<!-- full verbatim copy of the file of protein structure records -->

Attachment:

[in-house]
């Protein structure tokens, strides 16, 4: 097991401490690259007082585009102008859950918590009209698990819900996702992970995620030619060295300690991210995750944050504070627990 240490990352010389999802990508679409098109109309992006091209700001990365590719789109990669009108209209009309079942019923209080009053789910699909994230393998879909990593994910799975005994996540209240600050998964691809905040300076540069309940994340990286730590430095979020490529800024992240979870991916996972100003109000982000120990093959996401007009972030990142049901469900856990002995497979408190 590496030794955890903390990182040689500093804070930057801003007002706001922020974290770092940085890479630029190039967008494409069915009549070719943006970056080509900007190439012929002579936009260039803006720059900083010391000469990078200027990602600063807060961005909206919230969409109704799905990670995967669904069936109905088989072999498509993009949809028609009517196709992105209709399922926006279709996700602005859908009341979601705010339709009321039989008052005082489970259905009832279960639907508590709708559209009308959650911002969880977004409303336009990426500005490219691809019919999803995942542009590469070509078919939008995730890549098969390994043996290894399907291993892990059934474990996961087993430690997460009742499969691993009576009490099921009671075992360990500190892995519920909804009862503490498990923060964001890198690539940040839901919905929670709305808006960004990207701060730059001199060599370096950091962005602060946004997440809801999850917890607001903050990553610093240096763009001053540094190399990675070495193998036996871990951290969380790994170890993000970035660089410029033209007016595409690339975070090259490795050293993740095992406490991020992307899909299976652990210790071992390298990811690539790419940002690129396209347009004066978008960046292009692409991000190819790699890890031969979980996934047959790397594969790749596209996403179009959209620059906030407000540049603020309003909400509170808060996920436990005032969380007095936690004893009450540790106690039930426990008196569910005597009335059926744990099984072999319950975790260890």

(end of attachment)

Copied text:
[in-house]
């Protein structure tokens, strides 16, 4: 097991401490690259007082585009102008859950918590009209698990819900996702992970995620030619060295300690991210995750944050504070627990 240490990352010389999802990508679409098109109309992006091209700001990365590719789109990669009108209209009309079942019923209080009053789910699909994230393998879909990593994910799975005994996540209240600050998964691809905040300076540069309940994340990286730590430095979020490529800024992240979870991916996972100003109000982000120990093959996401007009972030990142049901469900856990002995497979408190 590496030794955890903390990182040689500093804070930057801003007002706001922020974290770092940085890479630029190039967008494409069915009549070719943006970056080509900007190439012929002579936009260039803006720059900083010391000469990078200027990602600063807060961005909206919230969409109704799905990670995967669904069936109905088989072999498509993009949809028609009517196709992105209709399922926006279709996700602005859908009341979601705010339709009321039989008052005082489970259905009832279960639907508590709708559209009308959650911002969880977004409303336009990426500005490219691809019919999803995942542009590469070509078919939008995730890549098969390994043996290894399907291993892990059934474990996961087993430690997460009742499969691993009576009490099921009671075992360990500190892995519920909804009862503490498990923060964001890198690539940040839901919905929670709305808006960004990207701060730059001199060599370096950091962005602060946004997440809801999850917890607001903050990553610093240096763009001053540094190399990675070495193998036996871990951290969380790994170890993000970035660089410029033209007016595409690339975070090259490795050293993740095992406490991020992307899909299976652990210790071992390298990811690539790419940002690129396209347009004066978008960046292009692409991000190819790699890890031969979980996934047959790397594969790749596209996403179009959209620059906030407000540049603020309003909400509170808060996920436990005032969380007095936690004893009450540790106690039930426990008196569910005597009335059926744990099984072999319950975790260890």